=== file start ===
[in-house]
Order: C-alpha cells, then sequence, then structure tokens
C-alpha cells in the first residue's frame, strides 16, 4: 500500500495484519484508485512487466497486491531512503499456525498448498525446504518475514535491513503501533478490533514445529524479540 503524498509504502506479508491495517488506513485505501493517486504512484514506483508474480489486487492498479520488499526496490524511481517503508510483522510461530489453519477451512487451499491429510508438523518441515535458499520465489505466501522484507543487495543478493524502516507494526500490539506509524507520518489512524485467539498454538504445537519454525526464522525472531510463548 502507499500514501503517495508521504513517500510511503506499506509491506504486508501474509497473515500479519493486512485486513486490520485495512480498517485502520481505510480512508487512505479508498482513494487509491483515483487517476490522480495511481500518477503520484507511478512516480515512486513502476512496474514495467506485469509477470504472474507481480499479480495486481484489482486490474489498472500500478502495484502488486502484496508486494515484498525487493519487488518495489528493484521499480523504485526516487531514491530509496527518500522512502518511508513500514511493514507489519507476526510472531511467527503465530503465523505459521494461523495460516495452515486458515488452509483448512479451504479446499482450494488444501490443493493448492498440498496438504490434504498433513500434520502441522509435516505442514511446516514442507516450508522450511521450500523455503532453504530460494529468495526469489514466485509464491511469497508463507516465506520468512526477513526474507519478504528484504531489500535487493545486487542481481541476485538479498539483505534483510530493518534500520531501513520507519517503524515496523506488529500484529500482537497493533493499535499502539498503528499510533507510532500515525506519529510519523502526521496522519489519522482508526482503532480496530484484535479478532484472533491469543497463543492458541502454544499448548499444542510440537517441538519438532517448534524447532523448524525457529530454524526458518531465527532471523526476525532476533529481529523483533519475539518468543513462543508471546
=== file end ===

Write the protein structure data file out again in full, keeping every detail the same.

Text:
[in-house]
Order: C-alpha cells, then sequence, then structure tokens
C-alpha cells in the first residue's frame, strides 16, 4: 500500500495484519484508485512487466497486491531512503499456525498448498525446504518475514535491513503501533478490533514445529524479540 503524498509504502506479508491495517488506513485505501493517486504512484514506483508474480489486487492498479520488499526496490524511481517503508510483522510461530489453519477451512487451499491429510508438523518441515535458499520465489505466501522484507543487495543478493524502516507494526500490539506509524507520518489512524485467539498454538504445537519454525526464522525472531510463548 502507499500514501503517495508521504513517500510511503506499506509491506504486508501474509497473515500479519493486512485486513486490520485495512480498517485502520481505510480512508487512505479508498482513494487509491483515483487517476490522480495511481500518477503520484507511478512516480515512486513502476512496474514495467506485469509477470504472474507481480499479480495486481484489482486490474489498472500500478502495484502488486502484496508486494515484498525487493519487488518495489528493484521499480523504485526516487531514491530509496527518500522512502518511508513500514511493514507489519507476526510472531511467527503465530503465523505459521494461523495460516495452515486458515488452509483448512479451504479446499482450494488444501490443493493448492498440498496438504490434504498433513500434520502441522509435516505442514511446516514442507516450508522450511521450500523455503532453504530460494529468495526469489514466485509464491511469497508463507516465506520468512526477513526474507519478504528484504531489500535487493545486487542481481541476485538479498539483505534483510530493518534500520531501513520507519517503524515496523506488529500484529500482537497493533493499535499502539498503528499510533507510532500515525506519529510519523502526521496522519489519522482508526482503532480496530484484535479478532484472533491469543497463543492458541502454544499448548499444542510440537517441538519438532517448534524447532523448524525457529530454524526458518531465527532471523526476525532476533529481529523483533519475539518468543513462543508471546